United States Senator John McCain warned Friday that Burma (Myanmar) could face a Middle East-style revolution if the new military-backed government fails to make serious democratic change and improve human rights.
McCain was in Burma to evaluate growth on transformation since a nominal civilian government took over from a military junta in March. Rights groups and critics say little has changed as the new government is merely a proxy for the military that has controlled power for decades.
However, McCain acknowledged that the new Thein Sein government has represented some change from the past, and one illustration of this change was their willingness to allow him to return to Burma after 15 years worth of attempts to do so on his part were rejected. But “without concrete actions by this government that signal a deeper commitment to democratic change, there should be no easing or lifting of sanctions,” Senator John McCain said.
Speaking to reporters at the end of a three-day visit, the Republican from Arizona said both countries want better relations, but that Burma’s government needs to take more steps toward democracy — including “the unconditional release of all prisoners of conscience.”
He also underscores the important of its human rights record in his press release. “But as I told the government leaders I met yesterday, any improvement in relations will need to be built not on warm words, but on concrete actions. I and other U.S. leaders, including in Congress, will evaluate this new government’s commitment to real democratic change, and thus the willingness of the United States to make reciprocal changes, based on several tangible actions, as called for by the United Nations Human Rights Council in its Resolution of March 18, 2011,” the Republican from Arizona said.
The release of 2,000 political prisoners has been a top demand of Western nations that criticize Burma’s human rights record and are maintaining long-standing political and economic sanctions against military-backed government until it carries out reforms. McCain called on Burma to let the International Committee of the Red Cross (ICRC) “unfettered” access to all prisoners in the country.
The organization has been unable to visit inmates here since the former military junta halted access in 2006. The ICRC, whose offices were ordered to be closed in 2006, released a press statement on this issue for the first time, 29 June 2007. The statement denounced the military regime for committing human rights violations against detainees and civilians. ”The repeated abuses committed against men, women and children living along the Thai-Myanmar border violate many provisions of international humanitarian law,” said Mr. Jakob Kellenberger, ICRC president. ICRC also demanded that the Burmese government take urgent action to end its abuses: “We urged the government of Myanmar to put a stop to all violations of international humanitarian law and to ensure that they do not recur”.
Actually, political prisoners have been unilaterally thrown into jail under unfair laws and trials in the absence of their lawyers. The government’s penal code allows giving excessive sentences against political activists. For instance, article 5 (j) of the penal code allows authorities to impose 7 to 20 year prison terms on anyone who joined in peaceful protest or showing different opinion against the regime. Another article 505 provides an indefinite prison term for criticizing the authorities’ policies or behaviors.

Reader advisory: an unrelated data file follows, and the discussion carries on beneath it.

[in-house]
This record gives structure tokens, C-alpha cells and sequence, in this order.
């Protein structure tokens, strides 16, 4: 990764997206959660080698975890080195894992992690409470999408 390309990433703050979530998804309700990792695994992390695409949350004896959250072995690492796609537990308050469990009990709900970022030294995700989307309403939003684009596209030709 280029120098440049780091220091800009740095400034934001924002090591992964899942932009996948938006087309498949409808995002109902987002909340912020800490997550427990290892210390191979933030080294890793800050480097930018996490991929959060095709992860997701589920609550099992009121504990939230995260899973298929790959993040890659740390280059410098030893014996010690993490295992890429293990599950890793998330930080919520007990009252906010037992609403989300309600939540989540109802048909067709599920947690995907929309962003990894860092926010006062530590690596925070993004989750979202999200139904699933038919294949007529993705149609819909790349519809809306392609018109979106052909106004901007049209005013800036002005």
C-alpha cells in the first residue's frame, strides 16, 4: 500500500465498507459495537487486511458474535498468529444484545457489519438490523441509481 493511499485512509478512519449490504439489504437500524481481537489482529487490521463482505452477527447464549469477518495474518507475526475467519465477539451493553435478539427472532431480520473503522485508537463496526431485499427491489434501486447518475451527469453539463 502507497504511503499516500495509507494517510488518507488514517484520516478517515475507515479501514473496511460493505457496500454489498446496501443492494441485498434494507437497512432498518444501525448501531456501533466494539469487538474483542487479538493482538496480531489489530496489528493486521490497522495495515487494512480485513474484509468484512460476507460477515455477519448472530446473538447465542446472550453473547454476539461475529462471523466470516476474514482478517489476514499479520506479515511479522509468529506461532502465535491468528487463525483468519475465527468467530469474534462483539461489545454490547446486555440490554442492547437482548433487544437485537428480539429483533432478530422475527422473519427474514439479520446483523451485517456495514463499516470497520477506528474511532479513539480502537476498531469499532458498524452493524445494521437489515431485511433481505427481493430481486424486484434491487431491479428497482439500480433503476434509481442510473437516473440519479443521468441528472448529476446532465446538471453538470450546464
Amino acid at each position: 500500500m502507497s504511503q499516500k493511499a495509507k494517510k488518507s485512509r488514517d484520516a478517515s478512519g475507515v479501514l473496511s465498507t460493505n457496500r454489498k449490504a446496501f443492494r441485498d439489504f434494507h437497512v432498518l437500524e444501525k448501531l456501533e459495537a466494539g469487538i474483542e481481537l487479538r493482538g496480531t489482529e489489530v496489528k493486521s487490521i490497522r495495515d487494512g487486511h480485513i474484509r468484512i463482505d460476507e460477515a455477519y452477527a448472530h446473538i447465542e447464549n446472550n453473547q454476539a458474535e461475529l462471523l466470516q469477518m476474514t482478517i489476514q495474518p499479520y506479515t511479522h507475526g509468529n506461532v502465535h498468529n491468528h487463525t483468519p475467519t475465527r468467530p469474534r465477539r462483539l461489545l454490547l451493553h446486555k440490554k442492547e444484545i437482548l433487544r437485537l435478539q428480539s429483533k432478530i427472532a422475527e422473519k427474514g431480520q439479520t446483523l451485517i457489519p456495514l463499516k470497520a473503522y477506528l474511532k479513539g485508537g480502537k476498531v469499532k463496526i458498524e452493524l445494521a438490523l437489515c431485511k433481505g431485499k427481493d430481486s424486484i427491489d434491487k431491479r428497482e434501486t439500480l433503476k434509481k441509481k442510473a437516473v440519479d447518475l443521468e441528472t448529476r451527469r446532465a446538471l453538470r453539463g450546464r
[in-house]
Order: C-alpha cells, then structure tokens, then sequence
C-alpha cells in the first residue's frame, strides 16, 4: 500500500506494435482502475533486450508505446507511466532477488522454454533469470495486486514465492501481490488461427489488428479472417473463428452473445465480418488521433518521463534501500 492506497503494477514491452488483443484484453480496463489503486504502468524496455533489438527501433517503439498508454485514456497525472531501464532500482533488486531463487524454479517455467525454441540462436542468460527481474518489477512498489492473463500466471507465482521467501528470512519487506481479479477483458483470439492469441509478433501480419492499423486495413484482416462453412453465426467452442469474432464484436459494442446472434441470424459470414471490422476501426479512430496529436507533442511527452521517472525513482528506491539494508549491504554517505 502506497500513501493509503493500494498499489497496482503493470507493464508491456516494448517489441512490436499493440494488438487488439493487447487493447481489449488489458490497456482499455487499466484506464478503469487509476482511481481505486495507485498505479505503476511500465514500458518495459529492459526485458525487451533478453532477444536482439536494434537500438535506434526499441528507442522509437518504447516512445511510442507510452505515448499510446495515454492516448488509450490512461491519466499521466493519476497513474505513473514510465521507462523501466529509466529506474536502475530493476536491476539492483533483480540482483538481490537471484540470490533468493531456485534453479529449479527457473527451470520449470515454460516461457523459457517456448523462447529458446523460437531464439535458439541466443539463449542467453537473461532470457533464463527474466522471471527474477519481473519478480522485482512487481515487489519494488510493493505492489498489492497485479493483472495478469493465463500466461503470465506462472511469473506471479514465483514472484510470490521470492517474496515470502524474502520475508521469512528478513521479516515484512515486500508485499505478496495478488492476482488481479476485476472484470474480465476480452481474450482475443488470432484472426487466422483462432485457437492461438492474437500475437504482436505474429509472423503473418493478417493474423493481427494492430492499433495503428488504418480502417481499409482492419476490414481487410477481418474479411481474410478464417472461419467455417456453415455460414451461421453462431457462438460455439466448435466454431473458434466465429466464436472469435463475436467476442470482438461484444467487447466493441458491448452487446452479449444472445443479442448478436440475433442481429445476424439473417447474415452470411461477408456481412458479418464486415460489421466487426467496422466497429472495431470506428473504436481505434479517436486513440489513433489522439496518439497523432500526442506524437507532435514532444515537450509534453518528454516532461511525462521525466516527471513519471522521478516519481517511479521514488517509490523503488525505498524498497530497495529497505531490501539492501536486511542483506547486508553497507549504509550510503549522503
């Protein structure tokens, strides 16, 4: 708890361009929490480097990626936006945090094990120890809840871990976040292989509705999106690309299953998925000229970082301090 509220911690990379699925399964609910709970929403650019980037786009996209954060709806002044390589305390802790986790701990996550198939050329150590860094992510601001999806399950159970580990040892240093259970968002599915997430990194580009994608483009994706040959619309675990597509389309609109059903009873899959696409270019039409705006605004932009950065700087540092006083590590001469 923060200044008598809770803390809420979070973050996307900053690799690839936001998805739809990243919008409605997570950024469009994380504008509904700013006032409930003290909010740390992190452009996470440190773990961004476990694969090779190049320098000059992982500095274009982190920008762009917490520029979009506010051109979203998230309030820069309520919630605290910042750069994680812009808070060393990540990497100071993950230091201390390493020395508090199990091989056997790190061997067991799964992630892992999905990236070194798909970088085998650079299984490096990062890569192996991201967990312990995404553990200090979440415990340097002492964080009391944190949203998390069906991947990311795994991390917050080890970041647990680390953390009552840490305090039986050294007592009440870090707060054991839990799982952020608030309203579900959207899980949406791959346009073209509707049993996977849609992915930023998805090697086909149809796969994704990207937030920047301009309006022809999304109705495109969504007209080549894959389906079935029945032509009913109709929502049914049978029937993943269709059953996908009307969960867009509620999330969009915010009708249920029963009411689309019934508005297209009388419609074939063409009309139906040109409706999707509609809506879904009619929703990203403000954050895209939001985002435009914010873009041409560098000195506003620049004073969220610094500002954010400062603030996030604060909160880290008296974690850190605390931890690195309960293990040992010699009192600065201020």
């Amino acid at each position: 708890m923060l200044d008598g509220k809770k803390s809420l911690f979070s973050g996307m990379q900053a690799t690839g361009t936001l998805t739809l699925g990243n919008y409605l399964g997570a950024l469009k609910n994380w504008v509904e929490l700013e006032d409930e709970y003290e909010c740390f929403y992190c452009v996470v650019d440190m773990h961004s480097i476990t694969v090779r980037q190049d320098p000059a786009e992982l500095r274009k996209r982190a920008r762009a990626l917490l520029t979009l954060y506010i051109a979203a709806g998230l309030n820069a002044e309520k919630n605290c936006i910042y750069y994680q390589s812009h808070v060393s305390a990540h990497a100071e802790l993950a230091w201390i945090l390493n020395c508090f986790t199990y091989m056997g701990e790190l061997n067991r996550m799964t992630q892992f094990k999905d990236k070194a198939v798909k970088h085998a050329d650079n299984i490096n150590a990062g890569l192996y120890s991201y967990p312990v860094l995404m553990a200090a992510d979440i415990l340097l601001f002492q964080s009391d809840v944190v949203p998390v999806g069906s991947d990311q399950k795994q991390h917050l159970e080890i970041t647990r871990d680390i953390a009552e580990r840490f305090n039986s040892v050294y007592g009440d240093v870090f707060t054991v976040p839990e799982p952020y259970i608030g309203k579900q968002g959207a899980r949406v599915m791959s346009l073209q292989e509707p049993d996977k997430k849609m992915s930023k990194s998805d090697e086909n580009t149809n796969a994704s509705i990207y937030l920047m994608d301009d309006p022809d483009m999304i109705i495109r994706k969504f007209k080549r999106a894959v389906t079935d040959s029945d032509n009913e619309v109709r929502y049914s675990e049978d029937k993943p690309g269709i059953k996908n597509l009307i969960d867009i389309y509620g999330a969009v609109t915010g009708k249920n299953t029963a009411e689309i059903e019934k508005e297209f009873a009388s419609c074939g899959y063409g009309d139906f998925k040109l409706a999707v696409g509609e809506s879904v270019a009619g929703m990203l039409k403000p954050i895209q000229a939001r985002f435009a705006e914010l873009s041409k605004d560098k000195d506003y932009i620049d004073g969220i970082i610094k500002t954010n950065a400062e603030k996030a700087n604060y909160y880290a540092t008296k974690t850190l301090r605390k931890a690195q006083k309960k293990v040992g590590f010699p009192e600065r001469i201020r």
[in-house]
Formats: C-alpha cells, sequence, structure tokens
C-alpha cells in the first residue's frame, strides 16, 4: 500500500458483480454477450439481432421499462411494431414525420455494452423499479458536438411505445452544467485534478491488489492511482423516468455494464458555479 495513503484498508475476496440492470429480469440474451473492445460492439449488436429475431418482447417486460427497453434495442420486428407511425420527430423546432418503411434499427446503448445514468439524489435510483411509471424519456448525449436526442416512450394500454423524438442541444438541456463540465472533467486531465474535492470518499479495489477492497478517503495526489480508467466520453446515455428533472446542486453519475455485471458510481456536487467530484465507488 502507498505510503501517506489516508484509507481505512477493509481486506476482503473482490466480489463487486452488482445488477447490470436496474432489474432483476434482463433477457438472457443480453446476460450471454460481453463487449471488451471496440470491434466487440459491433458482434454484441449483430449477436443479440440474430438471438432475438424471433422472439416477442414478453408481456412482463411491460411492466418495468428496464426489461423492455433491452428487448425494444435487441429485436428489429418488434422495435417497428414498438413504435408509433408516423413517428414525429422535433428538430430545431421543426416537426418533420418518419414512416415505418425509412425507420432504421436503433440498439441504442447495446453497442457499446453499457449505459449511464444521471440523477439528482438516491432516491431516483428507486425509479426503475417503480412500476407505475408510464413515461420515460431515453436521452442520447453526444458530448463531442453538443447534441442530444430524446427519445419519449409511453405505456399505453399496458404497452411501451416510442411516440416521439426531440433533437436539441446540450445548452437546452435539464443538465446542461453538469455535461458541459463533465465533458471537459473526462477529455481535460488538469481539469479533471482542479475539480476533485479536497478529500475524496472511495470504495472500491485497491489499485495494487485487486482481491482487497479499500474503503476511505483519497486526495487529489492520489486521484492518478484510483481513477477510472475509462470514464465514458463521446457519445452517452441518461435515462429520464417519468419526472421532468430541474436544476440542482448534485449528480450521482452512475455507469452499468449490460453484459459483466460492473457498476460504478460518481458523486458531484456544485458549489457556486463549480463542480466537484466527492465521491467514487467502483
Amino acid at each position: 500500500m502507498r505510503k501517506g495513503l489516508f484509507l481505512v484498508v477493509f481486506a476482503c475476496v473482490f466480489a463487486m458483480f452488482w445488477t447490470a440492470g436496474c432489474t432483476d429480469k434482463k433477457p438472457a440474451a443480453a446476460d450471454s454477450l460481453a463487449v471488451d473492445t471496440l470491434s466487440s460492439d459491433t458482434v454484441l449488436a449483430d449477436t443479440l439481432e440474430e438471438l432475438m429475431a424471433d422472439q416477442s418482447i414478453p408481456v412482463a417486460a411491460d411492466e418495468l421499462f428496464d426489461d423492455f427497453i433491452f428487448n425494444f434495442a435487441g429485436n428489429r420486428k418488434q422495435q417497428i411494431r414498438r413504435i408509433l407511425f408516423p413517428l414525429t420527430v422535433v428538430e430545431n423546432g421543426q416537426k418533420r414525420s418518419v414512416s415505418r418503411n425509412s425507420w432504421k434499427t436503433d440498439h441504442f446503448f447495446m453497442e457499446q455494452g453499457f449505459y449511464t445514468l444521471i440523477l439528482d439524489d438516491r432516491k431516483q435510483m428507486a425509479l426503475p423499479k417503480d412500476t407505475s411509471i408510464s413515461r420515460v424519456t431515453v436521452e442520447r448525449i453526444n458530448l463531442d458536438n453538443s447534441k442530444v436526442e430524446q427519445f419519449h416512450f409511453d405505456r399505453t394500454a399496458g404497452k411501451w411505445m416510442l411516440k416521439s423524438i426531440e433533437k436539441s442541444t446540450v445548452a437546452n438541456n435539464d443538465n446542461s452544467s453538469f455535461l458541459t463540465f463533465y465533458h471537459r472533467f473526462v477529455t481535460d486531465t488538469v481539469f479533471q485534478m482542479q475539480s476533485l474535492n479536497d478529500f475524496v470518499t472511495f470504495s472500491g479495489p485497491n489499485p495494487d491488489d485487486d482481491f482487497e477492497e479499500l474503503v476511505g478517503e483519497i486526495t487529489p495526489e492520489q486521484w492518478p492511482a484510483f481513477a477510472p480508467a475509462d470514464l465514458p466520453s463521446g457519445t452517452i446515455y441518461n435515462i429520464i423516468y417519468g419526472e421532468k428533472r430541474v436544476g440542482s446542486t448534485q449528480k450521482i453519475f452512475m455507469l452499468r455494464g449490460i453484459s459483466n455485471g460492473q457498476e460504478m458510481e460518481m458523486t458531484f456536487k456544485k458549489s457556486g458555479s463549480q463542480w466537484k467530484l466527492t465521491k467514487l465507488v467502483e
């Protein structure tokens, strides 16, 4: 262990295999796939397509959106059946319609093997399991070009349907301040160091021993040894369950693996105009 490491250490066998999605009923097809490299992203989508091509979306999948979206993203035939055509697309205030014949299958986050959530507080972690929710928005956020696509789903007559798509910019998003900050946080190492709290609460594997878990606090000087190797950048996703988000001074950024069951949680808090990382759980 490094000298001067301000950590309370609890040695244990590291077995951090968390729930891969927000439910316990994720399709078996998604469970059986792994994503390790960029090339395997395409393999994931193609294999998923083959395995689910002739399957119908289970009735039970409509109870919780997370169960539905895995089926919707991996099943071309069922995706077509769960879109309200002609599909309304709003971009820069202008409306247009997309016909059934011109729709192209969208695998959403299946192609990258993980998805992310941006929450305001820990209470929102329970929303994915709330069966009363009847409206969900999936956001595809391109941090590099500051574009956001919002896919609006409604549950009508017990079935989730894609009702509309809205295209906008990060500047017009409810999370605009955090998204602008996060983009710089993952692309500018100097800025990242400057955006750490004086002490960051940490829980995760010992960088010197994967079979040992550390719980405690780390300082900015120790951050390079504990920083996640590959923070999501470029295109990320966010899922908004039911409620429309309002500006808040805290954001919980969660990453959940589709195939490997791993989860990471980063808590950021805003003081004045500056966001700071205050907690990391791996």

Besides, the regime time and again prosecuted political prisoners under the Emergency Provision Act, Law to Safeguard the State against the Dangers of Those Desiring to Cause Subversive Acts, Television and Video Act, Unlawful Association Act, Electronic Transactions Law, and Law Relating to the Forming of Organizations. The worst is that the regime usually extended prison sentences under the Law Safeguarding the State from the Dangers of Subversive Elements.
According to international legal standard, all 2,000 political prisoners have committed no crime at all. So, releasing of political prisoners should be the first and foremost of the political reform. Subsequently, the above mentioned undemocratic laws must be done away with as a necessity for change.
According to critics and watchdogs, the 7 November election, won by the military-backed political proxies, was flawed by widespread complaints of vote rigging and the exclusion of the party led by Aung San Suu Kyi, who was released from house arrest shortly after the polls.
Remarkably, McCain urged the Thein Sein government to guarantee the security of Suu Kyi, who planned to carry out a tour around the country that will be a key test of her freedom following her release. In 2003, her convoy on a similar tour was attacked in an ambush apparently organized by a regime frightened by her popularity and she was arrested.
If Thein Sein government has capability and readiness to go along the political reform path, it must ensure the existence of the National League for Democracy and the essential role of Aung San Suu Kyi. To allow political space for Suu Kyi and starting a dialogue with her will be the concrete steps that needn’t take a lot of time for the new government.